by Zaid Kriel (Zaid) Posted Thursday, November 22, 2012 10:51:01 AM
A study by the University of Texas Medical Branch challenged a group of surgeons and teenagers that game regularly to perform robotic-surgery simulations. The result? The gamers showed the same skill level as the professionals, a few even doing better.
As reported by Slate, the teenagers, who all play games for on average of about two hours a day, kept pace with their professionally trained rival with little trouble. Of the kids that performed to the highest degree, most of those reportedly played mainly shooters - with the Call of Duty franchise specifically singled out - and sports games; games which traditional require steady, yet rapid hand movements.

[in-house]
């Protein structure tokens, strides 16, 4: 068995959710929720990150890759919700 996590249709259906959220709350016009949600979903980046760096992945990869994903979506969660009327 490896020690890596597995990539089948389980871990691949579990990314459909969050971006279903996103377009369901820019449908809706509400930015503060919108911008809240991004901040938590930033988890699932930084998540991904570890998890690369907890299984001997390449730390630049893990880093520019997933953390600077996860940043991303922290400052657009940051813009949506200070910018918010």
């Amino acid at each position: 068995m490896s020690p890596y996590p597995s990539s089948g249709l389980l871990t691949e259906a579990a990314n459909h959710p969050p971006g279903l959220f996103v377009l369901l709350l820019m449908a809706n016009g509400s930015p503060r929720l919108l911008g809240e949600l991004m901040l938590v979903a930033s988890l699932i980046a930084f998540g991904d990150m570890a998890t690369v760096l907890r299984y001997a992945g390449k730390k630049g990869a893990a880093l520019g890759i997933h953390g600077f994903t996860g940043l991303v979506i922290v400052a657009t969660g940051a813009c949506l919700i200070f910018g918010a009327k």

The study measured the participants aptitude with common surgical tasks, such as suturing, including the tension they put on their instruments and their overall hand-eye coordination. The high school students did best, followed by the college group that was also part of the study, followed by the medical professionals.
The results shouldn't be too surprising, given that the test did involve robotic-surgery simulations, or laparoscopic surgery, and not surgery in actual operating rooms. Still, the irony that a game series like Call of Duty could be teaching people life saving skills is hard not to point out.
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